Wednesday, 5 August 2009

The president's first love

The Russian newspaper Argumenty i fakty reports in the article "To turn down a president: First love is never forgotten" about the first love of Kazakhstan's president Nursultan Nazarbayev.

In 1994, Nazarbayev paid a visit to the city Dneprodzerzhinsk in Ukraine. He came by the vocational training school Nr. 8, where he in the late 1950's, in the dawn of his youth, had studied to become a furnace-worker, and met with teachers and old class mates. Surprisingly, he declared: "In your city, I helped two friends get married. But I myself failed. Here, I felt my first love."

Lyudmila Ivanovna Kalnysh, a former classmate of the president, heard this confession on the radio. She had not dared go watch the Kazakh president's visit, because she was afraid that she might faint if she saw Nursultan.

Back in their school days, Nuri had noticed Lyudmila in the gym hall, where he wrestled in one end of the hall and she did rhythmic gymnastics in the other end of the hall.
At some point Lyuda felt the gaze of burning black eyes in her back. She already knew that Nursultan was a straight-A student and the komsorg (komsomol organizer) of the class.
"I remember how the girls and I were sitting in the assembly hall at some boring meeting", Lyudmila Ivanovna tells AiF. "We didn't listen to the speeches. And suddenly Nursultan climbs on the platform. It astonished me how wonderfully he spoke. His words poured out beautifully, freely, without any 'er' or 'well'. And soon, after a gym class, he was waiting for me at the exit. I got nervous and dashed off through another exit on the other side of the building, and ran into the doorway of some unknown house. And there was Nuri: 'But that's not your house!' - 'How do you know?' - 'I know. Come on, let me take you home. It's dark outside - someone might insult you.'"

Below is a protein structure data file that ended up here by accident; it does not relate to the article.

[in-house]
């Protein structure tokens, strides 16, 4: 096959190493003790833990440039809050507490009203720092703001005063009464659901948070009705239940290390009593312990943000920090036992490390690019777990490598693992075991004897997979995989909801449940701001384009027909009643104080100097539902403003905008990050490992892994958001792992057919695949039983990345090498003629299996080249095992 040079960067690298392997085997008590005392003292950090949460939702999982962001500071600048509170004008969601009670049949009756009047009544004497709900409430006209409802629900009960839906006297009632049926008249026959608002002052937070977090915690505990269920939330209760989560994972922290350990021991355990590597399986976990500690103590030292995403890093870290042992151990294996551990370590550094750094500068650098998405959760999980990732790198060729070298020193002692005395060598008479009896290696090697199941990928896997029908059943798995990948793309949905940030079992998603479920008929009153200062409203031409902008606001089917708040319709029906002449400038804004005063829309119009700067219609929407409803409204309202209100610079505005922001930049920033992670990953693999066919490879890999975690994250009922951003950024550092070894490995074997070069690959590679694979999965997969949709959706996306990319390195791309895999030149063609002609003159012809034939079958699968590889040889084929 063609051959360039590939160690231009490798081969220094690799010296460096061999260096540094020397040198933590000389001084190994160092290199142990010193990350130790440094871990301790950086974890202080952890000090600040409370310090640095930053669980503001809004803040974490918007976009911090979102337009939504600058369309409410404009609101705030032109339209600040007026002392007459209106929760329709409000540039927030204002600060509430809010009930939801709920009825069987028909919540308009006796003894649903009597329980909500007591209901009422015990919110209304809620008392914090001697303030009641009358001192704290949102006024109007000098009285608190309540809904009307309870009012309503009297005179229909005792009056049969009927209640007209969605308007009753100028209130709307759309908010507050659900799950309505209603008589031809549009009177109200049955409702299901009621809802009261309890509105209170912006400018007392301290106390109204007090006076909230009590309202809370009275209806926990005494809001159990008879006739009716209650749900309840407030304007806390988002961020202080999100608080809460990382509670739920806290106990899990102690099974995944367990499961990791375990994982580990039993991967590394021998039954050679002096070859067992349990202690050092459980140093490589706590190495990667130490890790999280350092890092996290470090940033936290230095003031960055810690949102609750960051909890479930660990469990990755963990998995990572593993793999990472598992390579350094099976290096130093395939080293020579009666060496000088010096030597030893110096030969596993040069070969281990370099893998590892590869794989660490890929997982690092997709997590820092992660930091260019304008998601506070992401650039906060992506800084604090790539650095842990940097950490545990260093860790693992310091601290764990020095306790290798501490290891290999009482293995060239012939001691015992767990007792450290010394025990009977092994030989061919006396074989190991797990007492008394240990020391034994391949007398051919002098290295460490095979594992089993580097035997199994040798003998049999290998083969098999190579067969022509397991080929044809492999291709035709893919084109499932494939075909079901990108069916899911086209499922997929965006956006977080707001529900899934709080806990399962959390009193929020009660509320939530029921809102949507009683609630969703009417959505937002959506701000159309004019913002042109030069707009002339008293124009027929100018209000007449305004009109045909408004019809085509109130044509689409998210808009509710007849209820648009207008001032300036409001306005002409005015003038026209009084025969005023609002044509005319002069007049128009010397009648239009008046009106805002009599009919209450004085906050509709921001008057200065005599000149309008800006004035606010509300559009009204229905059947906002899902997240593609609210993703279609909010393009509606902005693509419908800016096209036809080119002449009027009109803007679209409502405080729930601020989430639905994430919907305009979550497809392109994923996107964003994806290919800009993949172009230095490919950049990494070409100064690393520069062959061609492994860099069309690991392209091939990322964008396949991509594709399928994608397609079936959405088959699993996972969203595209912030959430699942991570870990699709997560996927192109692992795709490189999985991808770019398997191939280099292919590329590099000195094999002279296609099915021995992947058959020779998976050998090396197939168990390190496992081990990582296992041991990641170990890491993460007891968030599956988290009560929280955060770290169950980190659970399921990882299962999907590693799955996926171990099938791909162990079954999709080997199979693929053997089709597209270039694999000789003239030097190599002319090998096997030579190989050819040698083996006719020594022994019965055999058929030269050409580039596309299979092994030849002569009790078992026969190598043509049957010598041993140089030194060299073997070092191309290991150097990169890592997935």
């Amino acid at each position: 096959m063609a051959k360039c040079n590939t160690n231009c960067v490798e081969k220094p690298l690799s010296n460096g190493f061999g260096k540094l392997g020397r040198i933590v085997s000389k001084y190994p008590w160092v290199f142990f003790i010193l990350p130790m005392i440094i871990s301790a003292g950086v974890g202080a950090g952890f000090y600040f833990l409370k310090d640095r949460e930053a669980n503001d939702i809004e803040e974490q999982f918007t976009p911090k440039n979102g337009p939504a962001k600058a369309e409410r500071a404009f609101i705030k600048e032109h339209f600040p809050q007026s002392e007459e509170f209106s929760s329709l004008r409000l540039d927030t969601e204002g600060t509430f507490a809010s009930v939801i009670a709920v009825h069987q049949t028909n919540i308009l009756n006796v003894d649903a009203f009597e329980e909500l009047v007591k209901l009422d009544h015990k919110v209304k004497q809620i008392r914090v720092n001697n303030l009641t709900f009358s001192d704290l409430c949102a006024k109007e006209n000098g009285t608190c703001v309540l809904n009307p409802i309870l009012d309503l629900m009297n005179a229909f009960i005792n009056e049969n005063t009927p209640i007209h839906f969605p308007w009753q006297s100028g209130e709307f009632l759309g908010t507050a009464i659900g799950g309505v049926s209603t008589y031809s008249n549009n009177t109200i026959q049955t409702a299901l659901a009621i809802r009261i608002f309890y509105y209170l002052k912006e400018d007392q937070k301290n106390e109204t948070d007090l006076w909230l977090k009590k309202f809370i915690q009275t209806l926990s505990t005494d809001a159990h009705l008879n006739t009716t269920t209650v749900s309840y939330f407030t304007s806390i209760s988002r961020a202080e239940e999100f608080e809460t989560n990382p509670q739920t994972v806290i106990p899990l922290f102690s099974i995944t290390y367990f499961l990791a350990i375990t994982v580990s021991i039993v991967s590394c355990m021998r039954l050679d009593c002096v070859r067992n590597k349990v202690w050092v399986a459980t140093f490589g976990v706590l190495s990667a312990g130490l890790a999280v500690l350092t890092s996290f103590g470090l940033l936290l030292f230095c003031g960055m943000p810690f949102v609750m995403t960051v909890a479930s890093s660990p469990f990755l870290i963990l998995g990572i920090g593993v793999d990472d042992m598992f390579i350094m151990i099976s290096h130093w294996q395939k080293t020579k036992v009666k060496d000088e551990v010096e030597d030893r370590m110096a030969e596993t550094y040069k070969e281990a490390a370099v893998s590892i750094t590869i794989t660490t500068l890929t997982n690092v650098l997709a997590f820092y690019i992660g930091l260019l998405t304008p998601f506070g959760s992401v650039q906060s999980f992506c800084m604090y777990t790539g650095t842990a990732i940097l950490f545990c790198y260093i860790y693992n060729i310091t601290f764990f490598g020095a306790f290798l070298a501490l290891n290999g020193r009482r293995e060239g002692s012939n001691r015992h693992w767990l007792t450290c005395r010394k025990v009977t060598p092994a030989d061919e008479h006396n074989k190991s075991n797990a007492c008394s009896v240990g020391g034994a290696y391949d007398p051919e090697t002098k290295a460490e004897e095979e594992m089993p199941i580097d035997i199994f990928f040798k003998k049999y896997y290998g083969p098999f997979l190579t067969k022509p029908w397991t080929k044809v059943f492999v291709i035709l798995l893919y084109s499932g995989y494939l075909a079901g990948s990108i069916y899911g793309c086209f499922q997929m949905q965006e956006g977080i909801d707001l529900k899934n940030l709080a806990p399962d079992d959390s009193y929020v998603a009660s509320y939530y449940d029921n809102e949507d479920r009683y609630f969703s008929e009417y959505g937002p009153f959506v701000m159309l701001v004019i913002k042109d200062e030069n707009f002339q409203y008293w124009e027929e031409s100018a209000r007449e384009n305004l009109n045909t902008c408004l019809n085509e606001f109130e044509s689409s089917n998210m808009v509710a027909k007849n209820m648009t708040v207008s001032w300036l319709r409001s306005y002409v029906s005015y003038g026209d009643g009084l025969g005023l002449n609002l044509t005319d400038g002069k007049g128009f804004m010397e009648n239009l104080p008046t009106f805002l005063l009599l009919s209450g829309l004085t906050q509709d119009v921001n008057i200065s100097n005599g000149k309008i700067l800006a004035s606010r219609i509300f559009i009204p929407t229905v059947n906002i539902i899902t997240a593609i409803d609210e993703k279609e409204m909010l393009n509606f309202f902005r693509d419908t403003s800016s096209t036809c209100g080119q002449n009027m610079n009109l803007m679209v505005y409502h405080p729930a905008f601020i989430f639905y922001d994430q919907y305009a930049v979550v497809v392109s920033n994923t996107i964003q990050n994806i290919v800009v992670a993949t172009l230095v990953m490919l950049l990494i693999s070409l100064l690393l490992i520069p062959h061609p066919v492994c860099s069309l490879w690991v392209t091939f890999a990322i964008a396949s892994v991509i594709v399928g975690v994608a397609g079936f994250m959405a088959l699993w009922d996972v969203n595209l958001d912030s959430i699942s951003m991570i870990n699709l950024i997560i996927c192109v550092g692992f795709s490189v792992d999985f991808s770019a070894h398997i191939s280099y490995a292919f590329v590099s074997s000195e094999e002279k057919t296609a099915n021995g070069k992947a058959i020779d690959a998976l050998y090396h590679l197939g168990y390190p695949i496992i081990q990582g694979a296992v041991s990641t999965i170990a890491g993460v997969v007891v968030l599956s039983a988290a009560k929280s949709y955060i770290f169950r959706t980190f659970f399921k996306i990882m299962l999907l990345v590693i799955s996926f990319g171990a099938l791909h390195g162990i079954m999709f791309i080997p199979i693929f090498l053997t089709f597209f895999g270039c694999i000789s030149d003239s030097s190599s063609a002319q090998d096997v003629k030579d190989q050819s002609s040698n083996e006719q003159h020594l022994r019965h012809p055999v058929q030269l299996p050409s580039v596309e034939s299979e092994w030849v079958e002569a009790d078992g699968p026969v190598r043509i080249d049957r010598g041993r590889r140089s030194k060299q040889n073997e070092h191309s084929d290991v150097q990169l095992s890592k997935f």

But then she fell ill, and had to stay at the hospital to have her pneumonia treated. When she was finally able to get up from her bed, she glanced at the street through the window. And there was Nursultan, looking up at the hospital windows. Lyuda hid behind the curtain. An older lady in the bed next to hers smiled at her: "Don't be shy! I can see all the way from here that he's a good young man."

Once Lyuda got out of the hospital, they danced tango for the first time:
"Nuri was so careful with me. He didn't try to press himself against me like other guys. With him I felt calm and like I could trust him."
Afterwards they traded photos with each other. And at some point it was time for him to meet Lyudmila's mother.
"He was terribly nervous, it took him forever to take his shoes off in the hallway. Nursultan plucked at the tablecloth, it seemed he wanted to say something important. But what? After a few days it became clear, when a good friend of mine came to me and whispered in my ear: 'Nursultan sends me. He asks if you'd like to marry him, if you'd like to come with him to Kazakhstan. He is waiting for your answer.'"
But what about my studies?, Lyuda thought.
"I enrolled at the school later than Nursultan, I still had one year left. Besides, with my 19 years I didn't think seriously about boys. I wasn't ready for close relationships. Mum and I lived like two nuns. My father had left us when I was four years old. Mum never married again."
So Lyuda said no. Still, Nuri didn't lose hope, and kept writing to her from Kazakhstan. And Lyuda went through the heavy school of life: